Porter added that the governor is “excited to deliver on the largest education budget in the history of Virginia that includes raising teacher salaries, creative structures to support school construction, investing in programs for students with disabilities, and lab schools.” The latter is an initiative pushed by the administration that would allow any institution of higher learning and private companies to form lab school partnerships with localities.
While Youngkin did not single out school construction and modernization during his campaign last year, he told Cardinal News in April that “historically, school construction has been a local responsibility,” but that “the state should step in and help.”
Lawmakers have long been aware of the dire situation at many aging Virginia schools. During the final weeks of Bob McDonnell as governor in 2013, his administration compiled a list of all the school construction needs in the state totalling $18 billion. That year also marked the last time that school construction grants and other funding were made available to localities by the state. More recent data provided by the Virginia Department of Education shows that the total cost to replace about 1,000 schools that are at least 50 years old would carry a price tag of more than $25 billion.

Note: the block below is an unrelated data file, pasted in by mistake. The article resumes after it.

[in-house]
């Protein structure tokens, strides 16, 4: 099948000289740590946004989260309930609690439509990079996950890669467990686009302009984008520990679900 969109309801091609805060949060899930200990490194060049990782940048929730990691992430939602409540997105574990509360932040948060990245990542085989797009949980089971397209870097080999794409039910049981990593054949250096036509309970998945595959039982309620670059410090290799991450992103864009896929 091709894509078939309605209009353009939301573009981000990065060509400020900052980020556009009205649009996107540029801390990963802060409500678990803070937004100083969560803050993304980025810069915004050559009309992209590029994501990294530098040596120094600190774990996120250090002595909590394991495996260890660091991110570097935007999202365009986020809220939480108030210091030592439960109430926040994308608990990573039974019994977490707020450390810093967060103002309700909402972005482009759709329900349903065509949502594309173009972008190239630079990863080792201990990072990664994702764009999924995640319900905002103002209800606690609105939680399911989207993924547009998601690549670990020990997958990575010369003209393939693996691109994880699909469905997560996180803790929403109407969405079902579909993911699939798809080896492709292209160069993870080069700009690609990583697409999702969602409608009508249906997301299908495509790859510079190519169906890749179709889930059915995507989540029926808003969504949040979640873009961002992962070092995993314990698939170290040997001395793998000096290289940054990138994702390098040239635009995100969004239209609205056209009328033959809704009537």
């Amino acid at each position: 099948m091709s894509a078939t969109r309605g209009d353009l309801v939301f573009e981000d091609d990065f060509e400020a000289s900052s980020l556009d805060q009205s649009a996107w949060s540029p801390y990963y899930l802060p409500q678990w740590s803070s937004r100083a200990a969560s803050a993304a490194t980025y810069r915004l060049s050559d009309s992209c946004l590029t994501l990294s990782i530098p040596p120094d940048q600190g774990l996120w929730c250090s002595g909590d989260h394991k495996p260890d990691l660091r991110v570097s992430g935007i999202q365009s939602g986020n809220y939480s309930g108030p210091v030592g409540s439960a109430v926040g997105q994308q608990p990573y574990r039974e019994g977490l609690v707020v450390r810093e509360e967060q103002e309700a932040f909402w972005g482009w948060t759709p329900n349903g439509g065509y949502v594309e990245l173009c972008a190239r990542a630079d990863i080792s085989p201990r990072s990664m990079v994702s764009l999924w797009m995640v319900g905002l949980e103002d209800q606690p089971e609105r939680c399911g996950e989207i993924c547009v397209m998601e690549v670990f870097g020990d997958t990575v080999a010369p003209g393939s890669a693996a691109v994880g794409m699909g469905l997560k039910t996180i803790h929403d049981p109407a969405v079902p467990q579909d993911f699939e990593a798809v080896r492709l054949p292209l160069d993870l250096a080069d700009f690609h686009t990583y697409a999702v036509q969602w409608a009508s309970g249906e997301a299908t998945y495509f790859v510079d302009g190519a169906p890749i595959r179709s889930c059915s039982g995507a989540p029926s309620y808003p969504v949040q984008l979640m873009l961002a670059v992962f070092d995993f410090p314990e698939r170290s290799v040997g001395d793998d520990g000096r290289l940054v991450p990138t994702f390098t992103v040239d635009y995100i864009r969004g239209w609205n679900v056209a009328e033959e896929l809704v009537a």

In Virginia, public school divisions get the bulk of their funding for school construction and modernization needs from their local tax base – an increasingly difficult undertaking especially for localities in the far Southwest suffering from population decline and economic downturns.
For many years, help from the state was mostly limited to providing access to the Literary Fund, a permanent and perpetual school fund established in the Constitution of Virginia that provides low-interest loans for school construction, grants under the interest rate subsidy program, and debt service for technology funding.
Revenues to the Literary Fund are derived primarily from criminal fines, fees, and forfeitures, unclaimed and escheated property, unclaimed lottery winnings and repayments of prior Literary Fund loans. In recent years, most school divisions primarily used the fund to help pay for teacher retirement. “It was so restrictive that practically no one was using it,” O’Quinn said.